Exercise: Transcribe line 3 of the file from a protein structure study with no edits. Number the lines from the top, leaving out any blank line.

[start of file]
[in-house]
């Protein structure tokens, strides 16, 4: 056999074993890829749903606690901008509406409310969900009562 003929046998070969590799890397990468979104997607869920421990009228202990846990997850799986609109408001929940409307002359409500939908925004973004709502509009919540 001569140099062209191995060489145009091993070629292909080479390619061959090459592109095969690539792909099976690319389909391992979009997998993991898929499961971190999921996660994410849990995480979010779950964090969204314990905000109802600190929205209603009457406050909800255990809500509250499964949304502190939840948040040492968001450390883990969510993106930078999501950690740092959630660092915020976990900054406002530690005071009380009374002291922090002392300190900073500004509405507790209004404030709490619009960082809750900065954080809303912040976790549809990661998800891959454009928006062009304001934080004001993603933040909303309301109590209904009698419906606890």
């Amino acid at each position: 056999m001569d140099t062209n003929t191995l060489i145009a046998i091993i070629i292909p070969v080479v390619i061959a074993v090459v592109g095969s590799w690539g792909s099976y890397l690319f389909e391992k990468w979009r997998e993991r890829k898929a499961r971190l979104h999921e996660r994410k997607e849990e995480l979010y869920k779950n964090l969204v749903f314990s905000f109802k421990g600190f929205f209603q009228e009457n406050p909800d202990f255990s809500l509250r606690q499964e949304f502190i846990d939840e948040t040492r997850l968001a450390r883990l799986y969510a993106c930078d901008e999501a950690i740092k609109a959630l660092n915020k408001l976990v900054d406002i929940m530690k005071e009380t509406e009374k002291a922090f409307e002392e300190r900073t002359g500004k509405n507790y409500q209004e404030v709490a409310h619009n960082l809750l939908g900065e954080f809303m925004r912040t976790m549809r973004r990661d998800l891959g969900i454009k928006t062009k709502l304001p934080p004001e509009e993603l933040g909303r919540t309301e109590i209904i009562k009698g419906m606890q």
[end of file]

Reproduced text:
């Amino acid at each position: 056999m001569d140099t062209n003929t191995l060489i145009a046998i091993i070629i292909p070969v080479v390619i061959a074993v090459v592109g095969s590799w690539g792909s099976y890397l690319f389909e391992k990468w979009r997998e993991r890829k898929a499961r971190l979104h999921e996660r994410k997607e849990e995480l979010y869920k779950n964090l969204v749903f314990s905000f109802k421990g600190f929205f209603q009228e009457n406050p909800d202990f255990s809500l509250r606690q499964e949304f502190i846990d939840e948040t040492r997850l968001a450390r883990l799986y969510a993106c930078d901008e999501a950690i740092k609109a959630l660092n915020k408001l976990v900054d406002i929940m530690k005071e009380t509406e009374k002291a922090f409307e002392e300190r900073t002359g500004k509405n507790y409500q209004e404030v709490a409310h619009n960082l809750l939908g900065e954080f809303m925004r912040t976790m549809r973004r990661d998800l891959g969900i454009k928006t062009k709502l304001p934080p004001e509009e993603l933040g909303r919540t309301e109590i209904i009562k009698g419906m606890q």